Monthly Archives: October 2006

Navigating the Ice Fields

I’m frequently asked what skills are necessary to be a successful in-house attorney at a public and global company like Sun. My stock response is that you need be a good business partner and attorney (obvious), have a heavy dependency on caffeine and the ability to channel “Clint” during stressful situations. But, I’m increasingly becoming convinced that people who do this for a living would be well suited for a role in my organization.

Let me explain what I mean. Sun, although based in the U.S., does business in over 100 countries. And, we are obligated to comply with the laws of each of these. At first glance, one would think that this is primarily a resourcing issue – do you have enough legal support to understand the laws of each jurisdiction and put in place processes to comply? Increasingly, however, the difficulty is that some of these laws may be in conflict and navigating between them can prove challenging. Here are a couple of examples.

Since 1962, the U.S. has had legislation in place that, among other things, prohibits U.S. based companies from trading with Cuba. In order to comply, most U.S. companies have developed procedures and infrastructure to ensure that their products are not sold into Cuba.

Canada, has taken a different view. In response to the U.S. legislation, the governnment of Canada has enacted laws that make it an offense for Canadian corporations to comply with the U.S. legislation. The difficulty is that these laws appear to also apply to Canadian subsidiaries that are wholly-owned by U.S. companies.

Here’s another example. To comply with Sarbanes-Oxley, almost all U.S. based public companies have put in place anonymous reporting hot lines. Given that most employees in the U.S. are employed on an “at-will” basis and would have concerns about retribution for “whistle blowing”, anonymity makes sense. However, this is not the same situation elsewhere. In many countries, employees have greater job protection. And, in some, there is a cultural legacy that runs counter to anonymous reporting. In France and Germany, for example, many citizens still have painful memories of experiences resulting from their inability to confront unknown accusers during WWII and in East Germany. As a result, the European Union has enacted legislation that restricts the ability of companies wanting to implement anonymous reporting as part of compliance programs.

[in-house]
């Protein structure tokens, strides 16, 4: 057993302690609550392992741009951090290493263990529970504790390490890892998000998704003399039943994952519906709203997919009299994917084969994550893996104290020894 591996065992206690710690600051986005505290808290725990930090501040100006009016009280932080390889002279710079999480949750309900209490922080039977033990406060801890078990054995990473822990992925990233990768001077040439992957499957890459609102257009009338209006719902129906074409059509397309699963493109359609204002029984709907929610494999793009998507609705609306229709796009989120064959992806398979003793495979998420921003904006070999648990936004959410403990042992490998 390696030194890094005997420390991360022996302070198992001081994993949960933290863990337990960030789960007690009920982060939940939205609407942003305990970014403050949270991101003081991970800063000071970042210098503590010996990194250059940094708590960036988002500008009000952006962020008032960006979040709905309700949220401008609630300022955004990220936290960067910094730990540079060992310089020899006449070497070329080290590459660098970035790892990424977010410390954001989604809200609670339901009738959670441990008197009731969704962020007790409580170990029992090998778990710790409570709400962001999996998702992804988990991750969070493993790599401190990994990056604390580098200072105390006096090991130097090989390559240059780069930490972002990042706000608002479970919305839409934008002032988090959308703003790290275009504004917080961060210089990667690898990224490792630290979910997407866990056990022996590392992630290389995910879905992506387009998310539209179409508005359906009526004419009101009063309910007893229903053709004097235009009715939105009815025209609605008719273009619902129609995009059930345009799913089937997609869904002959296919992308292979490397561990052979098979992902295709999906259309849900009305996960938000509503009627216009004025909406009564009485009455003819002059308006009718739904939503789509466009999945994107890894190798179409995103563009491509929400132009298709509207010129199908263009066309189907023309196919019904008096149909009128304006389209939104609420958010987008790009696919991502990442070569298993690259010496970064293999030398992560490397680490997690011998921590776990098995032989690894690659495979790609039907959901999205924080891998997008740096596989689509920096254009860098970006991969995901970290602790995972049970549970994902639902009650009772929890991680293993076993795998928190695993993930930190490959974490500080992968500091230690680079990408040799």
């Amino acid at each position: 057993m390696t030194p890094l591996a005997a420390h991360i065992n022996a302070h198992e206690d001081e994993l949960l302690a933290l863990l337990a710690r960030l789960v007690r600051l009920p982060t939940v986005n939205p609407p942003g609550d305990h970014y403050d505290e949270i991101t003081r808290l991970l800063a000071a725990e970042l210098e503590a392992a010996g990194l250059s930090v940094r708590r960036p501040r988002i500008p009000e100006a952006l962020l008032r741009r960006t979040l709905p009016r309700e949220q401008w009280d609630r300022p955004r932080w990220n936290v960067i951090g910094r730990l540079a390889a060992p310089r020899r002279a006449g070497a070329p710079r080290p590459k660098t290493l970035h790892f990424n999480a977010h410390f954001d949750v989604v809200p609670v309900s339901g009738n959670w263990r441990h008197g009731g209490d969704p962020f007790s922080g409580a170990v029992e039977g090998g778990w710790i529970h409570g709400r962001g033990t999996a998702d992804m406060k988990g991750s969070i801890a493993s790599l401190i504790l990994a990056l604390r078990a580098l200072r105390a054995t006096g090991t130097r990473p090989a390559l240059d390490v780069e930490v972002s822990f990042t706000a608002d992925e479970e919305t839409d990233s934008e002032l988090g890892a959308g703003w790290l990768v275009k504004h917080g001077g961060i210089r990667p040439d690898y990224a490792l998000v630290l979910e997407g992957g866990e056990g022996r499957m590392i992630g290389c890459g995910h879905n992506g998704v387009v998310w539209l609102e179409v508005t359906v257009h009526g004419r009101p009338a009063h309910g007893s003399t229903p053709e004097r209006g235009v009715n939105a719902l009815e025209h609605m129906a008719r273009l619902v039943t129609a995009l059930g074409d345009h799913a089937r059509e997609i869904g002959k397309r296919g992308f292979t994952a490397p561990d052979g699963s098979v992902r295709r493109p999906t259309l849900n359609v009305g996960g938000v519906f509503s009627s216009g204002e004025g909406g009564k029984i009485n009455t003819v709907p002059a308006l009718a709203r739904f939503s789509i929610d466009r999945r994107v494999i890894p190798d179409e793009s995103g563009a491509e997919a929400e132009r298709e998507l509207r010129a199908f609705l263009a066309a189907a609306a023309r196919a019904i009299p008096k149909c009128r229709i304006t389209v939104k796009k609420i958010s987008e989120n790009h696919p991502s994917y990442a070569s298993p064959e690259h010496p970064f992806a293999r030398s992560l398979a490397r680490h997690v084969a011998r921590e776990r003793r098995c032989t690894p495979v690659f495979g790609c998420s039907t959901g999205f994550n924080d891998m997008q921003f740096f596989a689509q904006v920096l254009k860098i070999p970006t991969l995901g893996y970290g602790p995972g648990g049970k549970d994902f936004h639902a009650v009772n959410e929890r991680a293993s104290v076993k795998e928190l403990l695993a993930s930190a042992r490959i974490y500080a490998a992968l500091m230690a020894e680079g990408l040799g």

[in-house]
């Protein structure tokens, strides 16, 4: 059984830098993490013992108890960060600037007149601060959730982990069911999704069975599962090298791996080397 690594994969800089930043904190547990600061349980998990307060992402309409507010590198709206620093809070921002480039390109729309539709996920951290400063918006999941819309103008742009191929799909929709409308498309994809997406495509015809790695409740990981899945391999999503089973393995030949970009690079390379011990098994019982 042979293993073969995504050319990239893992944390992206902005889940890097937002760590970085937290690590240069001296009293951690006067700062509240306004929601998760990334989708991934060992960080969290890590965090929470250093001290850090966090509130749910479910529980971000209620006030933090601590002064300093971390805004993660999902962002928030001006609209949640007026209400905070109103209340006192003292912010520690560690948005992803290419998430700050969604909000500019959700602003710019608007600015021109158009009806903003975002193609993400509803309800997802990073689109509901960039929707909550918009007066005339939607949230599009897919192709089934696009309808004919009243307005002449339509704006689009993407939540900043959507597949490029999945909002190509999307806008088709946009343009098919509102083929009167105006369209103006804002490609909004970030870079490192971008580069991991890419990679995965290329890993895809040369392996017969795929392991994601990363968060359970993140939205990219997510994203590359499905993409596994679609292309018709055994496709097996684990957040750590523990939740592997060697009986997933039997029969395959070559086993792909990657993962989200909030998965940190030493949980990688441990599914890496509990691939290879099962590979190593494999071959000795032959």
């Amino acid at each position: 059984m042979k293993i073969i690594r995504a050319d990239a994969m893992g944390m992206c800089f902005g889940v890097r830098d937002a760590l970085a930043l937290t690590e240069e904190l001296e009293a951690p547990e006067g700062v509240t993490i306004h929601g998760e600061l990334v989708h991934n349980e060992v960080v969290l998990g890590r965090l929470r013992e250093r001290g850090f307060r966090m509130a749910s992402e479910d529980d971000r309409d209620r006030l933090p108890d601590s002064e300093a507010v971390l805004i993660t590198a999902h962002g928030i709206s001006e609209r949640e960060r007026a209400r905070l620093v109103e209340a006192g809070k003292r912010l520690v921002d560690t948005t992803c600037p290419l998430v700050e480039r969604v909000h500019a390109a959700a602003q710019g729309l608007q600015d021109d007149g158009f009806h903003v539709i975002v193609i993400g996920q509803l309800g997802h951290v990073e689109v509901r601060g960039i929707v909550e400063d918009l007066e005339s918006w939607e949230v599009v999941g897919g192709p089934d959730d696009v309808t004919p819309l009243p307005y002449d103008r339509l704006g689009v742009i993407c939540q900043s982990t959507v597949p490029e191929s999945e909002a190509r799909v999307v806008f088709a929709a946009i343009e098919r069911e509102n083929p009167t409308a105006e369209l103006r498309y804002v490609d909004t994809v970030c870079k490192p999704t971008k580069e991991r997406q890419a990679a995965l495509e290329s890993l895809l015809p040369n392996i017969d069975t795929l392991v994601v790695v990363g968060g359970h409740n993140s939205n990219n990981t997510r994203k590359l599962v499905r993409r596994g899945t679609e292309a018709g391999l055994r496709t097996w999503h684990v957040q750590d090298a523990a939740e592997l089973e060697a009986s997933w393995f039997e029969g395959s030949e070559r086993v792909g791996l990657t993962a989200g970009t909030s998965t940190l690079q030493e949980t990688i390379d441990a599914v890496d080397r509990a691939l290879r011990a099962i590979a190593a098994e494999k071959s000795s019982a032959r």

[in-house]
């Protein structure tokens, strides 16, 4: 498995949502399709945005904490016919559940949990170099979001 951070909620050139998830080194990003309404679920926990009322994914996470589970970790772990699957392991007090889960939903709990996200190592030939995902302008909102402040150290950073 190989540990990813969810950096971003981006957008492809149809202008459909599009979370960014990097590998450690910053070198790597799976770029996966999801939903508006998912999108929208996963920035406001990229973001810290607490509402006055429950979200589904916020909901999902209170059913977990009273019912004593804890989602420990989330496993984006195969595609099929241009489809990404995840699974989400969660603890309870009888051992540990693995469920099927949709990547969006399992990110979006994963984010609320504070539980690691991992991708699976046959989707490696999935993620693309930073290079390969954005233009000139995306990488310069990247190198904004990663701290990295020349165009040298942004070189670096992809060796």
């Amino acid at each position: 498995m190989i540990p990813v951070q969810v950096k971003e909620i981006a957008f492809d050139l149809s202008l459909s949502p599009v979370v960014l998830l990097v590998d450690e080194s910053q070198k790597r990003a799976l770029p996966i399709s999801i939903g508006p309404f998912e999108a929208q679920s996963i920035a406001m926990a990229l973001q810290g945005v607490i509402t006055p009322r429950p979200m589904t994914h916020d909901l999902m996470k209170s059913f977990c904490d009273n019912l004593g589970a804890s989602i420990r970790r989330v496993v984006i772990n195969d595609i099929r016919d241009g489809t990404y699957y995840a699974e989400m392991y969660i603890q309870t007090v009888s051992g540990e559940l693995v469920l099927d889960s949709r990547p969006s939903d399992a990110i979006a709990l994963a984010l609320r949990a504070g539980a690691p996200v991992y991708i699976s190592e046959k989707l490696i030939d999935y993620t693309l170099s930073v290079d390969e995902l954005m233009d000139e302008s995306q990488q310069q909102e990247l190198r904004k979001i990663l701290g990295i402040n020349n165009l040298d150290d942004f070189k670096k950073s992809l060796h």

Given the accelerating growth of the Internet as a global engine for the exchange of commerce, information and culture, we will increasingly see instances where laws are in conflict. This will lead to even more opportunity for in-house counsel to demonstrate their “navigational” skills.


Filed under Sun

Engineer Envy

On most days, I thoroughly enjoy my chosen profession with no thought of doing anything else. Yesterday, I wished I was an engineer. Here’s why.


Filed under Sun

Open Hardware

Ten years ago, I supported Sun’s microprocessor organization. The buzz those days was around something called “UltraSPARC I”, our first 64 bit RISC microprocessor. At that time, the industry was focused on the 32 bit CISC architecture; so, UltraSPARC 1 was considered a very significant advance in microprocessor technology.

Last year, we released an entirely new microprocessor – the “UltraSPARC T-1”, which Sun is using in it’s latest UltraSPARC server offerings. The T-1 incorporates a CMT (chip multi-threading) design containing 8 cores capable of running 4 threads each for a total of 32 threads with stellar throughput and performance gains. (For my non-technical brethren, it’s an amazing bit of innovation for the compute world. Trust me, just say “chip multi-threading” at your next cocktail party when speaking to an IT professional – they will be impressed).

As with UltraSPARC 1, the UltraSPARC T-1 is another example of breakthrough microprocessor technology. But this time, it isn’t just the technology that is so unique, it’s also the change in our business model. Because simultaneous with the release of the T-1 based systems, we also released the T-1 design to the world under an OSI approved open source license as part of the OpenSPARC program.

As a result, this innovative design is now available to anyone under a GPL (General Public License). Under this license, developers can take the T-1 design as expressed in verilog (which is actually similar to source code in the software world) and create modifications or entirely new designs that they are free to distribute and monetize without payment of royalties to Sun.

While open source in the context of software has been with us for more than 15 years, this is the first time that a microprocessor design has been made available under an open source license. Within our legal team, there was a question as to whether the open source (software) model would work in the hardware world. A significant amount of effort went into determining which license was appropriate, the structure of the governance model and understanding any third party technology included in the verilog that could inhibit our ability to release under a free or open source license. Because hardware has a longer development cycle, we have been waiting for an indication that this concept – open source for hardware – would work.

We recently received our first validation when a company called Simply RISC released a design based on a single T-1 core. What’s interesting here is that Simply RISC has taken the T-1 design, originally targeted at high-end systems, and used it to create entirely new market opportunities for embedded systems.

More to come…


Filed under Sun